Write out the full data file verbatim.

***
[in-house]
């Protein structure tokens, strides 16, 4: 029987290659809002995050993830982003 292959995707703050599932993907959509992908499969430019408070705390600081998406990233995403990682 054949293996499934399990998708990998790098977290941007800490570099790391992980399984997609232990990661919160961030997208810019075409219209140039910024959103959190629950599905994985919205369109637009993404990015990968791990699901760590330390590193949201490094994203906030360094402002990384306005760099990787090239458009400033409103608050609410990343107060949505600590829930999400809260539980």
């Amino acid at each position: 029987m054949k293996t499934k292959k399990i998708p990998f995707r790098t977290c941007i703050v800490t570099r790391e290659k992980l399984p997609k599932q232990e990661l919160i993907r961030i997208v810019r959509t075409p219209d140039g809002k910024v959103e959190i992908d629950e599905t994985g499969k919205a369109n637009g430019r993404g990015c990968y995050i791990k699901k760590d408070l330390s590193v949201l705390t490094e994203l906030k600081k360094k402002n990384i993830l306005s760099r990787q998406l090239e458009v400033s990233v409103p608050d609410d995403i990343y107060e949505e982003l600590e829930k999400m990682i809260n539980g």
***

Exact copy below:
[in-house]
């Protein structure tokens, strides 16, 4: 029987290659809002995050993830982003 292959995707703050599932993907959509992908499969430019408070705390600081998406990233995403990682 054949293996499934399990998708990998790098977290941007800490570099790391992980399984997609232990990661919160961030997208810019075409219209140039910024959103959190629950599905994985919205369109637009993404990015990968791990699901760590330390590193949201490094994203906030360094402002990384306005760099990787090239458009400033409103608050609410990343107060949505600590829930999400809260539980």
């Amino acid at each position: 029987m054949k293996t499934k292959k399990i998708p990998f995707r790098t977290c941007i703050v800490t570099r790391e290659k992980l399984p997609k599932q232990e990661l919160i993907r961030i997208v810019r959509t075409p219209d140039g809002k910024v959103e959190i992908d629950e599905t994985g499969k919205a369109n637009g430019r993404g990015c990968y995050i791990k699901k760590d408070l330390s590193v949201l705390t490094e994203l906030k600081k360094k402002n990384i993830l306005s760099r990787q998406l090239e458009v400033s990233v409103p608050d609410d995403i990343y107060e949505e982003l600590e829930k999400m990682i809260n539980g």